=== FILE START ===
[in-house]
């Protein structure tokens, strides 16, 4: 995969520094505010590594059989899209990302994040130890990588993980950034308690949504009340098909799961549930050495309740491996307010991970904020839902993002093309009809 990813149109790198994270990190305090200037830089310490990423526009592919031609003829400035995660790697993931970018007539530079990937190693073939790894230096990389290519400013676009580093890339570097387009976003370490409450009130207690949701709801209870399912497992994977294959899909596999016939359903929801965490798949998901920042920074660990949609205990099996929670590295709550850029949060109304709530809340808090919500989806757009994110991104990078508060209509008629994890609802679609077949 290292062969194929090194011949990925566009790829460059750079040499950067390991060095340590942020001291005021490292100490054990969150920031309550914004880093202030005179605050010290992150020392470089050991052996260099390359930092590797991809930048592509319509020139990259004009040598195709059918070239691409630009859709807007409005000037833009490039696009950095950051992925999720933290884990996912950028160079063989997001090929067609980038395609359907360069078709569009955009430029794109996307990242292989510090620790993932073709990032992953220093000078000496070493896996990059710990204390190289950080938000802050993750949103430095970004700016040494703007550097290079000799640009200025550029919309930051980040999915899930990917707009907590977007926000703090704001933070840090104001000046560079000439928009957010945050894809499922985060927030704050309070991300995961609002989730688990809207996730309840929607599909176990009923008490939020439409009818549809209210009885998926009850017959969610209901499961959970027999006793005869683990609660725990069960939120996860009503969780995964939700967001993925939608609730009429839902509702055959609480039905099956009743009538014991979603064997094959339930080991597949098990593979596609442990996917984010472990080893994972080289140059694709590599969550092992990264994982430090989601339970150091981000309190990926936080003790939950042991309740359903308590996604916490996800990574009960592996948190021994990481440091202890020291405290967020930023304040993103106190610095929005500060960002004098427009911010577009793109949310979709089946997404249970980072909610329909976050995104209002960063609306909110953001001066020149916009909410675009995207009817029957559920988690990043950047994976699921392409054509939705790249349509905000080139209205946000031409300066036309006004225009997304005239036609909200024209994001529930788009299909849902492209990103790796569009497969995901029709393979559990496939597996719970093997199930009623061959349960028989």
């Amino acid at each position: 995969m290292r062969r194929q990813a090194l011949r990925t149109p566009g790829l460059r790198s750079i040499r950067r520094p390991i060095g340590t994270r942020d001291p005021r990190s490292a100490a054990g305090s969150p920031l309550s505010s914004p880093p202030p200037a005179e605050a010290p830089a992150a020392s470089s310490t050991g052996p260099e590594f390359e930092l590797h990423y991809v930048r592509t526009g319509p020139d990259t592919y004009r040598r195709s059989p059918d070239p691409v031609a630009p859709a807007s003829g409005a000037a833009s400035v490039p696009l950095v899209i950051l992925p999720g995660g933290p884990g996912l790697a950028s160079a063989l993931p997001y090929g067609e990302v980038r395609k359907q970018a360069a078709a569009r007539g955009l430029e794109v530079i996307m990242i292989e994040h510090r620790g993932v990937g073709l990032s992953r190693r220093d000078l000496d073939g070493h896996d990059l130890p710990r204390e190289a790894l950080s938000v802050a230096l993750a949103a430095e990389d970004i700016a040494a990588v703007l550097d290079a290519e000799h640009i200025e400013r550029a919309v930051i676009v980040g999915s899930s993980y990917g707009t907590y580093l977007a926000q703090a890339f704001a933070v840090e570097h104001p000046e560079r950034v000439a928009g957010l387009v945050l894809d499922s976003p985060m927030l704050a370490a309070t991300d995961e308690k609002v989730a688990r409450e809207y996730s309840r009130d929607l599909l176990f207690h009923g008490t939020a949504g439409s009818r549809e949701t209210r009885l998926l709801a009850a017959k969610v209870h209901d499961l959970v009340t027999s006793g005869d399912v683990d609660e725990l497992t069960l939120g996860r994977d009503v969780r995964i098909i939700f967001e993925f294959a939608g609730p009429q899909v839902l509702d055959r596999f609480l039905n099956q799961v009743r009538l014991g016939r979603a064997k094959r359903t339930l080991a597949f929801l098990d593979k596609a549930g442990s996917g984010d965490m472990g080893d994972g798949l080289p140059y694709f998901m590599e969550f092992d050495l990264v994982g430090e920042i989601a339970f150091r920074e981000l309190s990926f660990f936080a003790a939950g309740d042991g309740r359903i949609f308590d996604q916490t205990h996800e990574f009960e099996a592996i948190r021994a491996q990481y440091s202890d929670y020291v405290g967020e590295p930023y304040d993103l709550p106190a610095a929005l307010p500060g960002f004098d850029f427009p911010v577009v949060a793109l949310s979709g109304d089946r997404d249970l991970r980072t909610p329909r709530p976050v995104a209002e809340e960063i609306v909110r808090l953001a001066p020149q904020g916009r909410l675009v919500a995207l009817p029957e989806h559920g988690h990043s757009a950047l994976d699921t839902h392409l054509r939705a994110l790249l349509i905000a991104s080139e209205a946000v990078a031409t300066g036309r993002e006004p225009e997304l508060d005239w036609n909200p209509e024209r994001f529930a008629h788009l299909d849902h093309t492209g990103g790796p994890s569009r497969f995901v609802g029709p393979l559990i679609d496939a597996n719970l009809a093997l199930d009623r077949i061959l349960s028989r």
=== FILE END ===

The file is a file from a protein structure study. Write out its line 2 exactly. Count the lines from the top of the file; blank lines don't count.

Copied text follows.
């Protein structure tokens, strides 16, 4: 995969520094505010590594059989899209990302994040130890990588993980950034308690949504009340098909799961549930050495309740491996307010991970904020839902993002093309009809 990813149109790198994270990190305090200037830089310490990423526009592919031609003829400035995660790697993931970018007539530079990937190693073939790894230096990389290519400013676009580093890339570097387009976003370490409450009130207690949701709801209870399912497992994977294959899909596999016939359903929801965490798949998901920042920074660990949609205990099996929670590295709550850029949060109304709530809340808090919500989806757009994110991104990078508060209509008629994890609802679609077949 290292062969194929090194011949990925566009790829460059750079040499950067390991060095340590942020001291005021490292100490054990969150920031309550914004880093202030005179605050010290992150020392470089050991052996260099390359930092590797991809930048592509319509020139990259004009040598195709059918070239691409630009859709807007409005000037833009490039696009950095950051992925999720933290884990996912950028160079063989997001090929067609980038395609359907360069078709569009955009430029794109996307990242292989510090620790993932073709990032992953220093000078000496070493896996990059710990204390190289950080938000802050993750949103430095970004700016040494703007550097290079000799640009200025550029919309930051980040999915899930990917707009907590977007926000703090704001933070840090104001000046560079000439928009957010945050894809499922985060927030704050309070991300995961609002989730688990809207996730309840929607599909176990009923008490939020439409009818549809209210009885998926009850017959969610209901499961959970027999006793005869683990609660725990069960939120996860009503969780995964939700967001993925939608609730009429839902509702055959609480039905099956009743009538014991979603064997094959339930080991597949098990593979596609442990996917984010472990080893994972080289140059694709590599969550092992990264994982430090989601339970150091981000309190990926936080003790939950042991309740359903308590996604916490996800990574009960592996948190021994990481440091202890020291405290967020930023304040993103106190610095929005500060960002004098427009911010577009793109949310979709089946997404249970980072909610329909976050995104209002960063609306909110953001001066020149916009909410675009995207009817029957559920988690990043950047994976699921392409054509939705790249349509905000080139209205946000031409300066036309006004225009997304005239036609909200024209994001529930788009299909849902492209990103790796569009497969995901029709393979559990496939597996719970093997199930009623061959349960028989």